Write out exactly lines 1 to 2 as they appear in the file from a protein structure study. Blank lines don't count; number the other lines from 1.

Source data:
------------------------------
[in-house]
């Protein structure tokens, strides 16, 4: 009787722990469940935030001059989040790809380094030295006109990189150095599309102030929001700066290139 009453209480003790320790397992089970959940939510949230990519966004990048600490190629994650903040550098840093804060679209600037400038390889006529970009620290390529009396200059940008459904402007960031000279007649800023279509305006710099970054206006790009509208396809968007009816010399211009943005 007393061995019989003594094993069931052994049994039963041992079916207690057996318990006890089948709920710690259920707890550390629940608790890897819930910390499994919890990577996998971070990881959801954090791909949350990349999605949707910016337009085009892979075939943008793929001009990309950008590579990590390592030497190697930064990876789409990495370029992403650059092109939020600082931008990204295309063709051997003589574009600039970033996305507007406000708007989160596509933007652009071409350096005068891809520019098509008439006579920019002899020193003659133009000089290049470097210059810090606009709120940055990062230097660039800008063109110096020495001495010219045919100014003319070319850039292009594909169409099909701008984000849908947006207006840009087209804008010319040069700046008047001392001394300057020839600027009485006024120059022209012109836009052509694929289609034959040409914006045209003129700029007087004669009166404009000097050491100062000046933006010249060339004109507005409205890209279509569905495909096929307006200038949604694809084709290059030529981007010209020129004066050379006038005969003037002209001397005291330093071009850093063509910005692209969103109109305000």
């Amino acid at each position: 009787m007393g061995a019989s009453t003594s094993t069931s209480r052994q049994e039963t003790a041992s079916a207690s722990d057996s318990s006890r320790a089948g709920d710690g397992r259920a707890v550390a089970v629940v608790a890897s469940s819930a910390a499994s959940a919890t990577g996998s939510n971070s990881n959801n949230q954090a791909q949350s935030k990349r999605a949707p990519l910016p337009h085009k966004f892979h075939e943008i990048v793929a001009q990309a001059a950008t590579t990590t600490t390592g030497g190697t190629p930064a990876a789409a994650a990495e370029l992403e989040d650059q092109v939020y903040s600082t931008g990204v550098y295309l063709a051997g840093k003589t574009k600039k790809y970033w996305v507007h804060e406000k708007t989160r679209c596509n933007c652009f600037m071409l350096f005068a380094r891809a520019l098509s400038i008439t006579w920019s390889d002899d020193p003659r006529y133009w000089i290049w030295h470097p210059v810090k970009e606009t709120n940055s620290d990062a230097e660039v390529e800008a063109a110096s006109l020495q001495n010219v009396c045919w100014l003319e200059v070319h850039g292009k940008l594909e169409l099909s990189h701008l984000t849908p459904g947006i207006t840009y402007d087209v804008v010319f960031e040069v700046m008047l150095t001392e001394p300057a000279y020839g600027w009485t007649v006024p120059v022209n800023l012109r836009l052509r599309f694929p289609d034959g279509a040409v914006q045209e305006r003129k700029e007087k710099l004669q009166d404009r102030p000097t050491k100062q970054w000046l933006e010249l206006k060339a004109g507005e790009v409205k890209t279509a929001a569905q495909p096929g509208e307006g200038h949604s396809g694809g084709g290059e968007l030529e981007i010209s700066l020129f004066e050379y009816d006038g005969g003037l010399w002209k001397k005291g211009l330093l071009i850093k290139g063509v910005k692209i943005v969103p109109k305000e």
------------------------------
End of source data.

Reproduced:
[in-house]
């Protein structure tokens, strides 16, 4: 009787722990469940935030001059989040790809380094030295006109990189150095599309102030929001700066290139 009453209480003790320790397992089970959940939510949230990519966004990048600490190629994650903040550098840093804060679209600037400038390889006529970009620290390529009396200059940008459904402007960031000279007649800023279509305006710099970054206006790009509208396809968007009816010399211009943005 007393061995019989003594094993069931052994049994039963041992079916207690057996318990006890089948709920710690259920707890550390629940608790890897819930910390499994919890990577996998971070990881959801954090791909949350990349999605949707910016337009085009892979075939943008793929001009990309950008590579990590390592030497190697930064990876789409990495370029992403650059092109939020600082931008990204295309063709051997003589574009600039970033996305507007406000708007989160596509933007652009071409350096005068891809520019098509008439006579920019002899020193003659133009000089290049470097210059810090606009709120940055990062230097660039800008063109110096020495001495010219045919100014003319070319850039292009594909169409099909701008984000849908947006207006840009087209804008010319040069700046008047001392001394300057020839600027009485006024120059022209012109836009052509694929289609034959040409914006045209003129700029007087004669009166404009000097050491100062000046933006010249060339004109507005409205890209279509569905495909096929307006200038949604694809084709290059030529981007010209020129004066050379006038005969003037002209001397005291330093071009850093063509910005692209969103109109305000």